“Usability testing has been very hard to do,” says Harley Manning, vice president of research at Forrester. “Anything that lowers the barrier makes it more likely that you’ll do it -- or if you’re already doing it, then more likely you’ll do it more often.”
What these tools won’t do, Manning cautions, is transform people with no experience performing usability testing into human-factor experts.
One key aspect of the discipline is careful selection of test subjects. If someone represents an edge case rather than a core constituency, turning on a camera and screen recorder could do more harm than good. “You’re liable to put in all sorts of design ‘solutions’ that in fact make the product harder to use for the majority,” Manning says.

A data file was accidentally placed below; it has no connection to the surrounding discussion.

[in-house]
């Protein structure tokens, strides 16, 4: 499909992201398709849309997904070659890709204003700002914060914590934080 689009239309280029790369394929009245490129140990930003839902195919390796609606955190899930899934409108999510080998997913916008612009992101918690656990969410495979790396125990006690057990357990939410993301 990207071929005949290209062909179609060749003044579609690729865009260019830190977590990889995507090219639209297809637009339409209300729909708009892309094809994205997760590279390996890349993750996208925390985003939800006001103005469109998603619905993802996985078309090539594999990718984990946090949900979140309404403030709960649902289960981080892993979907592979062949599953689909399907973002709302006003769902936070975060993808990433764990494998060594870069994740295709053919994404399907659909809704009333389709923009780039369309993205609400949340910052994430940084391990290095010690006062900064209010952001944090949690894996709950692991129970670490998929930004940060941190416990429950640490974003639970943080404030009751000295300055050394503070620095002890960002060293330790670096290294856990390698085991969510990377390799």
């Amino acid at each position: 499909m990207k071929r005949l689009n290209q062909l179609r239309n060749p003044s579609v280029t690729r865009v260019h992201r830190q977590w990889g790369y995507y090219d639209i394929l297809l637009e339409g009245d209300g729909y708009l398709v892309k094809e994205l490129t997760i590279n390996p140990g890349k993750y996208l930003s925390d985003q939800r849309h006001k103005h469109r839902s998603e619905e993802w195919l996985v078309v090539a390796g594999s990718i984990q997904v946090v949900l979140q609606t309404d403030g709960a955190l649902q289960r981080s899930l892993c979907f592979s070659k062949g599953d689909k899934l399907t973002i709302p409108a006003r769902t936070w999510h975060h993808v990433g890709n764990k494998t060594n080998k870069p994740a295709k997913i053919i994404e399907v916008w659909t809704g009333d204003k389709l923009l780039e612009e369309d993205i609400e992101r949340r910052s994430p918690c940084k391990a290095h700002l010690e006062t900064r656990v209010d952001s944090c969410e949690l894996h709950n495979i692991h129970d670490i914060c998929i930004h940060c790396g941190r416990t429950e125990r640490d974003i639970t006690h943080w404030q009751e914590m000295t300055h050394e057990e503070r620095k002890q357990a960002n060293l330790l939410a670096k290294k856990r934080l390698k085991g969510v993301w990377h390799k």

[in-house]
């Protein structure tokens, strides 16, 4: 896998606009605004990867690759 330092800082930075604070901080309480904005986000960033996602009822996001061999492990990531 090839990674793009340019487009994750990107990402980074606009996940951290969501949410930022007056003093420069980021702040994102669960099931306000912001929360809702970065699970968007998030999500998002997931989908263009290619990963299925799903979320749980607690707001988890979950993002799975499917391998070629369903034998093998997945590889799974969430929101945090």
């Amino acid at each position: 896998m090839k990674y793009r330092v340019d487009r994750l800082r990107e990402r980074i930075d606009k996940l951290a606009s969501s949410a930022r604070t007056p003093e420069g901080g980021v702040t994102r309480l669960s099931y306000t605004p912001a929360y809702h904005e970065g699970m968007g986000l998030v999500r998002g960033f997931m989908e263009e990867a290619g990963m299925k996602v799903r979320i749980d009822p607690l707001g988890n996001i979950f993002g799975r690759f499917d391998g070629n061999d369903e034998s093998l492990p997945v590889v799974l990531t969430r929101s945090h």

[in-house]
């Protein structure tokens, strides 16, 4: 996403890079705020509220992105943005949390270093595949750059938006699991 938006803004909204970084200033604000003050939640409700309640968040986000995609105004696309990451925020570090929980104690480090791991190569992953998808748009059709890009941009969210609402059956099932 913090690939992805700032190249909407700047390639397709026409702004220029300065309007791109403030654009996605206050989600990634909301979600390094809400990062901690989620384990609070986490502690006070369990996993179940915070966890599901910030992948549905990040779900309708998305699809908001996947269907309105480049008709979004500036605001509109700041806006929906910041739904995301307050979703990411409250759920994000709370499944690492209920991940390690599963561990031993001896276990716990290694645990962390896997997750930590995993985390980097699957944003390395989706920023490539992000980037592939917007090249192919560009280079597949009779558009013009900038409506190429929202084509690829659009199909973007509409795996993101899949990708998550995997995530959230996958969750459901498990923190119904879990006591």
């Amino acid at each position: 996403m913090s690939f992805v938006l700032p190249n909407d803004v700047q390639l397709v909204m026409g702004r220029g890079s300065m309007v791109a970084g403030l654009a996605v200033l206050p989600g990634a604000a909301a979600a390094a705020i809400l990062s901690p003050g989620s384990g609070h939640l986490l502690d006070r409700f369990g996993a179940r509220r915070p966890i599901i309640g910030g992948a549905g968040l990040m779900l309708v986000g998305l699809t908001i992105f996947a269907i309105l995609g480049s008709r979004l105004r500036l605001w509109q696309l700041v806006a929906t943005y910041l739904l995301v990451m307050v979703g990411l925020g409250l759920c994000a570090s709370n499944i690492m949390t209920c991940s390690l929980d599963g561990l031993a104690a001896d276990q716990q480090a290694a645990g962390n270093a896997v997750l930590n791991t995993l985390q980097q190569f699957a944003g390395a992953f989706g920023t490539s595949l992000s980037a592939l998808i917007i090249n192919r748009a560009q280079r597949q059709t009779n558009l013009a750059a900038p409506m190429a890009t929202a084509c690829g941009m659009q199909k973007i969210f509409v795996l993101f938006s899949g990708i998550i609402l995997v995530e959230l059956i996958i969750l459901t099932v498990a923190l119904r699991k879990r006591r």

For developers who rarely get to see people using their software, any opportunity to observe users is likely to provide valuable insight. Arguably such observation can, and should, occur throughout the software life cycle. A software team will often nominate one member to advocate for the user. Equipped with low-cost and easy-to-use recording tools, that team member can capture users’ experiences with alpha, beta, or production software. Ideally the material will be edited down to highlights, but even raw footage can be helpful.
It’s still hard for developers to watch this stuff. We have had a tendency to spare them the pain -- and to sacrifice the gain -- because connecting developers to users in this way has not often been practical. This new generation of tools aims to close that critical feedback loop, thereby helping developers figure out what ease-of-use really means to users.